SDHF Newsletter No.392 Japan Awakened Asia Part 10, Conclusion
Japan Awakened Asia―A Miracle of the 20th Century
The Road to the Independence of India
―A Story to Be Passed Down to the Next Generation
Probir Bikash Sarker
Part 10, Conclusion
In 1984, Mr. Sarker came to Japan as a foreign student to learn the Japanese language and culture under the program “foster 100,000 foreign students” during the Prime Minister Nakasone’s administration. As many Bangladesh people did, he intended to study in the United States, but he was somewhat hesitant to carry it out. He learned that Japan, a Buddist country, was accepting foreign students and he decided to go to Japan against his father’s wishes. His father advised him to learn about Justice Pal when he was about leave for Japan.
He met Professor Wagatsuma Kazuo of Tsukuba University, who was eminent researcher of Tagore and culture exchange between Tagore and Japanese people. He was felt fascinated by the history of exchange between Tagore and the Japanese. He wanted to convey his fascination to other Bengalese. In 1991, he published an informative magazine in Bengalese titled Machitro. He found a book titled Pal’s Theory of Non-guilty Japan written by Mr. Tanaka Masaaki on the bookshelf of the printing company he worked for. It was about Justice Pal his father told him just leaving for Japan. He called Tanaka and was suggested to visit his home.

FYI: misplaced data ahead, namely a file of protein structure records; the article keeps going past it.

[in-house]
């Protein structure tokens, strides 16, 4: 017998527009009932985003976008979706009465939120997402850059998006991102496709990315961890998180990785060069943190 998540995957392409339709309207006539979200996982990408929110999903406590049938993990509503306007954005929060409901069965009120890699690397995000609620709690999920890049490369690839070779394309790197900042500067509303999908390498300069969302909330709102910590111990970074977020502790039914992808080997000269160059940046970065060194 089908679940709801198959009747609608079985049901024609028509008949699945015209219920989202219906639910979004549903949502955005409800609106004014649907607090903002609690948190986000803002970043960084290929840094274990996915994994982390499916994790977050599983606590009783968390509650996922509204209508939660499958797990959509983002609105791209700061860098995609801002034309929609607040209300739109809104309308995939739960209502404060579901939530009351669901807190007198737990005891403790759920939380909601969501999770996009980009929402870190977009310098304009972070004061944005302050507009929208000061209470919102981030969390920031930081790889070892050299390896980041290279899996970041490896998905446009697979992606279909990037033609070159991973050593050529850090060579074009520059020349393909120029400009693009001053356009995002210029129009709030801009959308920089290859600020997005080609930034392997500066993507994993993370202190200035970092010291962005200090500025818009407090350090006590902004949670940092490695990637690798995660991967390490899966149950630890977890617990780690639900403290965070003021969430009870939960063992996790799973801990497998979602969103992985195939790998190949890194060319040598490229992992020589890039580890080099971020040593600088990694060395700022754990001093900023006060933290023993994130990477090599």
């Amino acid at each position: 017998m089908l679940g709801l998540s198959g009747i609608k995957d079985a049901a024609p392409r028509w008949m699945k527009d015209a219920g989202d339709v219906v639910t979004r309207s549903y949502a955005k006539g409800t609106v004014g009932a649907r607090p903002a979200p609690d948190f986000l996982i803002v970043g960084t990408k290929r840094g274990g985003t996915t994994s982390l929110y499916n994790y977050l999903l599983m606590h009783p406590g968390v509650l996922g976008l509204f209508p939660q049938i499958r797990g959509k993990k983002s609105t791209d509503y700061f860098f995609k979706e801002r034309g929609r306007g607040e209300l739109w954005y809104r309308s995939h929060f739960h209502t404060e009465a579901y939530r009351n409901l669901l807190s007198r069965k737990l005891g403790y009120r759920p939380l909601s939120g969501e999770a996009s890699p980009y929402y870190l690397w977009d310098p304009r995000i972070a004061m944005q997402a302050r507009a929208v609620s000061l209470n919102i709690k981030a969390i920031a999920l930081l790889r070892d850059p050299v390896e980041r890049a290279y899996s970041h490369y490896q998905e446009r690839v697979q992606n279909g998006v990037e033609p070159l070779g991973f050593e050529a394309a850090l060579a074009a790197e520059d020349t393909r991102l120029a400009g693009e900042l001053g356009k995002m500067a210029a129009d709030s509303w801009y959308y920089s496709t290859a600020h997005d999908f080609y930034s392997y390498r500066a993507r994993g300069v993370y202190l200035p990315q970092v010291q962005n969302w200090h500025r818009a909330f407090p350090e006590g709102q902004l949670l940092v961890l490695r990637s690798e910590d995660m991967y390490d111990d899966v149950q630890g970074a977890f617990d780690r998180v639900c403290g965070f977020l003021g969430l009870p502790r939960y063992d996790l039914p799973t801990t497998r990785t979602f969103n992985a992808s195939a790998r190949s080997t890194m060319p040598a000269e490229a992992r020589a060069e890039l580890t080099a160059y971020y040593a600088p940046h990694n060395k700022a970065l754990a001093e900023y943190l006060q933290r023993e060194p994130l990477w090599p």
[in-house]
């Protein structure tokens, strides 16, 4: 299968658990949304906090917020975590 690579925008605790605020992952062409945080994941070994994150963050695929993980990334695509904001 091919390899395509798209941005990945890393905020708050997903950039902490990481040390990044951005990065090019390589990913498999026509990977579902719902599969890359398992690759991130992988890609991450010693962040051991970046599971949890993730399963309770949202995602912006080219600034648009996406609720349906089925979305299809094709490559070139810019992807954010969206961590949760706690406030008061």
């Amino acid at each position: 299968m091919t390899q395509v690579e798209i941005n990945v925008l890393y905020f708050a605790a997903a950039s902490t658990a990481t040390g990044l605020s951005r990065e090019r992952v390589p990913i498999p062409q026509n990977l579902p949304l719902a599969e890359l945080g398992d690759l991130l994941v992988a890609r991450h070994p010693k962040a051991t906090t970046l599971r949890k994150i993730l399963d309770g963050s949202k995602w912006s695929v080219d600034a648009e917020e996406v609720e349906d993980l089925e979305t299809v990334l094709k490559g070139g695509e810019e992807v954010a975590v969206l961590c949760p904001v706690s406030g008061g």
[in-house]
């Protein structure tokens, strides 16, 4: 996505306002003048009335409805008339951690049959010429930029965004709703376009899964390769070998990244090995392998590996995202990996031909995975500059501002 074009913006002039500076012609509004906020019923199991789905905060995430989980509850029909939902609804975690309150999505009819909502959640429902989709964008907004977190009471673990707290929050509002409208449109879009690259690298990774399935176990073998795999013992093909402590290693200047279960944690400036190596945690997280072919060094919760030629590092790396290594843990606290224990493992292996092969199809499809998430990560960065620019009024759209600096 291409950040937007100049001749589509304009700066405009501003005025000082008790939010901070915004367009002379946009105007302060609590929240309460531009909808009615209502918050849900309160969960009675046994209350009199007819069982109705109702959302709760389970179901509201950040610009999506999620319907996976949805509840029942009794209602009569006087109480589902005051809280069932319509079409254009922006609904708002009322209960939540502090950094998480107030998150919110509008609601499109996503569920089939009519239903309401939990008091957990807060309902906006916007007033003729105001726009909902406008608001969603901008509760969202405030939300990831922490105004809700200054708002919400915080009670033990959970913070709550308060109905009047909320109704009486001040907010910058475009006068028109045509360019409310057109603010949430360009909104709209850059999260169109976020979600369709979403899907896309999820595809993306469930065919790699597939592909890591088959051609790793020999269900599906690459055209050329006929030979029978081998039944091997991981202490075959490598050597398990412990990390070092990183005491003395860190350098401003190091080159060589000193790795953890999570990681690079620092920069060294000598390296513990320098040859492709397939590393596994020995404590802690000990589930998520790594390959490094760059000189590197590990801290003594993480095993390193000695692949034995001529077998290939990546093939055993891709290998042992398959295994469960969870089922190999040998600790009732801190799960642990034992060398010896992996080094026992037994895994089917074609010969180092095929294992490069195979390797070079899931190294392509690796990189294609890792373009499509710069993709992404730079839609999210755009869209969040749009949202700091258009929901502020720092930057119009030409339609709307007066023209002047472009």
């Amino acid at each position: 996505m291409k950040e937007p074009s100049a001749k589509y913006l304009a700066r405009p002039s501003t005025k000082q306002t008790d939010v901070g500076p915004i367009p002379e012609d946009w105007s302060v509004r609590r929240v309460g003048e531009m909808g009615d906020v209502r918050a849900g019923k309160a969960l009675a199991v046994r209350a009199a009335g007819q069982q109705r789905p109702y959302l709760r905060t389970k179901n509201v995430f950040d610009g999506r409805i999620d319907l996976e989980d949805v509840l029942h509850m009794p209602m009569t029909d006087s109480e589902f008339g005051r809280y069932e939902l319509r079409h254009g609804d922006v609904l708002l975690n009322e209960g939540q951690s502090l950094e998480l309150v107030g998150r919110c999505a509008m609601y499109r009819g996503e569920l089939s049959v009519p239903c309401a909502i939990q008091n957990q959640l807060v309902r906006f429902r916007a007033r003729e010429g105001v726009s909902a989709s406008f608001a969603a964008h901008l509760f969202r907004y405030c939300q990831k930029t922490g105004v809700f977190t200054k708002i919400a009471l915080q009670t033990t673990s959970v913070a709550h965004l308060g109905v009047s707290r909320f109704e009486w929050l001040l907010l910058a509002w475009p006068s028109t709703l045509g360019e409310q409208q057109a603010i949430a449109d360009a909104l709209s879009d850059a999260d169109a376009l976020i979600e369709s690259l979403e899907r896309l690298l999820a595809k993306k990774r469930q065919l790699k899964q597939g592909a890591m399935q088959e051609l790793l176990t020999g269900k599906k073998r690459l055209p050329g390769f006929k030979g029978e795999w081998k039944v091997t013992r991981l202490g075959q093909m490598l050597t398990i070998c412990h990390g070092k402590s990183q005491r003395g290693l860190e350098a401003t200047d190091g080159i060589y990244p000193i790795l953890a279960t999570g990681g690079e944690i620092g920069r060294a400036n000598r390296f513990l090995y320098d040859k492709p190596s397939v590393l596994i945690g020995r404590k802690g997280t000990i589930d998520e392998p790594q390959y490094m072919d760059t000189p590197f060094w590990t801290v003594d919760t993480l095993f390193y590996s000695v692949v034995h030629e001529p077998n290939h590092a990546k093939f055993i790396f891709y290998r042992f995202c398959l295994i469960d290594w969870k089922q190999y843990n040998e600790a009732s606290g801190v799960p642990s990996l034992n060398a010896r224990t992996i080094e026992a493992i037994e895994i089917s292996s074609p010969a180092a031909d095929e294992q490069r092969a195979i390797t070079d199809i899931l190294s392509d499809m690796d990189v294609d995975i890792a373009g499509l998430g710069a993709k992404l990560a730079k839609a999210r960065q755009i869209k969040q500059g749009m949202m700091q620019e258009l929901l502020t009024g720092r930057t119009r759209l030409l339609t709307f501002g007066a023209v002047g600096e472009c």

Mr. Tanaka welcome him, saying, “You are the only Bengali I met after Mujibur Rahman.” Mr. Tanak said he liked Mujibur Rahman and took him to his bedroom to show picture of Mujibur Rahman and Tanaka shaking hands on occasion Mr. Tanaka visited Bangladesh in 1972. Mr. Tanaka hinted that mar Saker study about the Nanking Incident showing his book titled Summary of the Nanking Incident: 15 proofs for denying the massacre.
His acquaintance wit Mr. Tanaka advanced his study on Japan. He published three-volume series titled We Know and We do not Know (in Bengalese). As to Mr. Tanak’s book Summary of the Nanking Incident: 15 proofs for denying the massacre, I translated a part “15 proofs for denying the massacre” into English and published a book What Really Happened in Nanking. I introduced it to American universities, some of which used it for subtext for the class.
I strongly hope that this Mr. Sarker’s book as well as books introducing that it was Japan that paved the way for Asia, including India, to become independent and that Japan achieved the feat at an enormous cost on her part.